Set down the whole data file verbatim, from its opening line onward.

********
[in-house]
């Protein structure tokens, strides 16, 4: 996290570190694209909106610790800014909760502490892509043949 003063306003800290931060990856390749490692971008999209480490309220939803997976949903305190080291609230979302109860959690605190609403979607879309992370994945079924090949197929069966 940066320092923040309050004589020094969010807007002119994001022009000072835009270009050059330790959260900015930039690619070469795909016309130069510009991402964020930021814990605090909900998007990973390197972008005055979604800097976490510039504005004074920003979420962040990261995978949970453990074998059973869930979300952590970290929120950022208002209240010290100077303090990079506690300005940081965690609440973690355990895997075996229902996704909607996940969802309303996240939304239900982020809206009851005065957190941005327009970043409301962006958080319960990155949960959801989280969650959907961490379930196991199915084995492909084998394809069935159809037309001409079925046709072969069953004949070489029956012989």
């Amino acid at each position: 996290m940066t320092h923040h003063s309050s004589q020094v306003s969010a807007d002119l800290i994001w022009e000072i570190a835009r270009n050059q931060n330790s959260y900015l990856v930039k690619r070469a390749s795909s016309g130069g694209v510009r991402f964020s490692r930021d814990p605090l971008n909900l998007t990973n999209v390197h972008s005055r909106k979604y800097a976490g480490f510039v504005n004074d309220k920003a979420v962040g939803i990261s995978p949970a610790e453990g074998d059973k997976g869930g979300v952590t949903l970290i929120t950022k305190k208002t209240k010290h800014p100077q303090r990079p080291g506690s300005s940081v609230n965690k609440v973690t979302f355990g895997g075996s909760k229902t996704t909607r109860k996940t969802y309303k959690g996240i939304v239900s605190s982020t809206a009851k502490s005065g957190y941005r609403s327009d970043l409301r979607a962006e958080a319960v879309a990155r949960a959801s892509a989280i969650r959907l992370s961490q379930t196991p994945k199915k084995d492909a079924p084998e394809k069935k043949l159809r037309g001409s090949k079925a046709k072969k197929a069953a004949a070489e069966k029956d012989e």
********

[in-house]
């Protein structure tokens, strides 16, 4: 996290570190694209909106610790800014909760502490892509043949 003063306003800290931060990856390749490692971008999209480490309220939803997976949903305190080291609230979302109860959690605190609403979607879309992370994945079924090949197929069966 940066320092923040309050004589020094969010807007002119994001022009000072835009270009050059330790959260900015930039690619070469795909016309130069510009991402964020930021814990605090909900998007990973390197972008005055979604800097976490510039504005004074920003979420962040990261995978949970453990074998059973869930979300952590970290929120950022208002209240010290100077303090990079506690300005940081965690609440973690355990895997075996229902996704909607996940969802309303996240939304239900982020809206009851005065957190941005327009970043409301962006958080319960990155949960959801989280969650959907961490379930196991199915084995492909084998394809069935159809037309001409079925046709072969069953004949070489029956012989």
């Amino acid at each position: 996290m940066t320092h923040h003063s309050s004589q020094v306003s969010a807007d002119l800290i994001w022009e000072i570190a835009r270009n050059q931060n330790s959260y900015l990856v930039k690619r070469a390749s795909s016309g130069g694209v510009r991402f964020s490692r930021d814990p605090l971008n909900l998007t990973n999209v390197h972008s005055r909106k979604y800097a976490g480490f510039v504005n004074d309220k920003a979420v962040g939803i990261s995978p949970a610790e453990g074998d059973k997976g869930g979300v952590t949903l970290i929120t950022k305190k208002t209240k010290h800014p100077q303090r990079p080291g506690s300005s940081v609230n965690k609440v973690t979302f355990g895997g075996s909760k229902t996704t909607r109860k996940t969802y309303k959690g996240i939304v239900s605190s982020t809206a009851k502490s005065g957190y941005r609403s327009d970043l409301r979607a962006e958080a319960v879309a990155r949960a959801s892509a989280i969650r959907l992370s961490q379930t196991p994945k199915k084995d492909a079924p084998e394809k069935k043949l159809r037309g001409s090949k079925a046709k072969k197929a069953a004949a070489e069966k029956d012989e």